Tissue engineering research has endeavored to search for novel sources of stem cells other than bone marrow mesenchymal stem cells (MSCs) for bone regeneration and repair. Fractures with a critical size bone defect (e.g. open fracture with segmental bone loss) are associated with high rates of delayed- and non-union. The prevention and treatment of these complications remain a serious issue in trauma and orthopaedic surgery. Autologous cancellous bone grafting is a well-established and widely used technique. However, it has some drawbacks related to availability, increased morbidity and insufficient efficacy. Mesenchymal stem cells (MSCs) can potentially be used to improve fracture healing. Particularly human fat tissue has been identified as a good source of multilineage adipose derived stem cells (ASCs), which can be differentiated into osteoblasts. The main issue is that MSCs are a heterogeneous population of progenitors and lineage-committed cells harboring a broad range of regenerative properties. This heterogeneity is also mirrored in the differentiation potential of these cells. In our studies we test the possibility to enrich defined subpopulations of stem/progenitor cells for direct therapeutic application without requiring an in vitro expansion. The most promising enriched stem cells populations are tested for their regeneration capacity in mouse models.
We are interested in the identification, establishment, characterization and analysis of stem cells, particularly in the study and implementation of their potential for therapeutic and medical applications.
Stem cells are a powerful tool not only for the study of biological processes, but also for their potential therapeutic application. One of the main issues with the use of stem cells for clinical applications is the ability to maintain these cells outside of the body (in vitro) in a self-renewing pluripotent and/or multipotent state and to precisely differentiate them to specific cell types. The mechanisms underlying maintenance and determination of pluripotency as well as the ones driving differentiation are nevertheless still largely unknown. Our laboratory has two main research focuses:
We spent in the past years a lot of efforts in understanding the molecular mechanisms involved in the maintenance of stem cell identity in different stem cell populations (embryonic stem cells (ESCs), induced pluripotent stem cells (iPSCs), mesenchymal stem cell and neural crest stem cells). For these studies we are performing state of the art high throughput screenings at transcriptomic and proteomic levels and generating iPSCs through reprogramming from mouse and human somatic cells. In particular we are interested in optimizing the generation of patient specific iPSCs for the development of personalized medicine, like drug screening and tissue engineering. In the past years, we could identify factors important for the maintenance of pluripotency and in driving reprogramming of somatic cells. We could for example identify Pramel7 (preferentially expressed antigene in melanoma like 7) as a novel factor crucial self-renewal in ESCs (Casanova et al., Stem Cells 2011).and recently elucidate the role of role of poly-ADP-ribose polymerase 1 (Parp1) during reprogramming (Weber et al. Stem Cells, 2013).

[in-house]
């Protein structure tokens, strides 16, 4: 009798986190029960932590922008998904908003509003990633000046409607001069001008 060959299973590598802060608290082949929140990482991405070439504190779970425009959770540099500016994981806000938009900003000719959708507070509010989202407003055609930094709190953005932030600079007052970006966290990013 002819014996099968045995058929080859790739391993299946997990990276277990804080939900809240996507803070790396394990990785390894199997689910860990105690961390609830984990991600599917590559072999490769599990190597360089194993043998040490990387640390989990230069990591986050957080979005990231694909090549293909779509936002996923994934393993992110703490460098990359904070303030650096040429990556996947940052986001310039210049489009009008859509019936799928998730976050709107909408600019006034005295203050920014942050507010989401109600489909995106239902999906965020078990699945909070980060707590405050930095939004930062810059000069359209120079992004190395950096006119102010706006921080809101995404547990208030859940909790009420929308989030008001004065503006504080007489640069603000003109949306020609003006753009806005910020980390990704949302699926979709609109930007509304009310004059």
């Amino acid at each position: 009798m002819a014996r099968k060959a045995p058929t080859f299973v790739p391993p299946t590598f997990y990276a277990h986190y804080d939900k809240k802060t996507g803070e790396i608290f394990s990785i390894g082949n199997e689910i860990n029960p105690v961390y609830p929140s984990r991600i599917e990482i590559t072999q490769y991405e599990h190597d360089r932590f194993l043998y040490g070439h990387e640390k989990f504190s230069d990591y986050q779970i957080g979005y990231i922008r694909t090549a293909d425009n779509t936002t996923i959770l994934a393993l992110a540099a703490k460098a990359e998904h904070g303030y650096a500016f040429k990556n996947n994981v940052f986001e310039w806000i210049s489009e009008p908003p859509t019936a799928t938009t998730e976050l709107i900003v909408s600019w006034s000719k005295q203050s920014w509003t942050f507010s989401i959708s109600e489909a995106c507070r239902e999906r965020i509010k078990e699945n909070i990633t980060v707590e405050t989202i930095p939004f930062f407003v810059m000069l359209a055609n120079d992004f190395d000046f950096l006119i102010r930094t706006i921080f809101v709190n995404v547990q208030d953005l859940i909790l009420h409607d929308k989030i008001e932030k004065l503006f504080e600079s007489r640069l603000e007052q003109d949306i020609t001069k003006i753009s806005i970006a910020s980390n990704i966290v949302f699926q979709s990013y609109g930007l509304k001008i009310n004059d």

Heterotopic ossifications (HO) frequently cause complications following orthopedic and trauma surgery and may drastically reduce the postoperative outcome due to pain and joint contracture. Current therapeutic options include NSAID’s and local radiation. However, both options of prevention show disadvantages such as delayed fracture healing and impaired ossification as well as other side effects. Our goal is to investigate novel approaches in the prevention of heterotopic ossification by pharmacologically interfering with the molecular signaling pathways involved in this process. We developed a murine model where HO formation is induced upon Achilles tendon tenotomy. We test different drugs combinations to identify the best treatment to significantly reduce HO bone formation.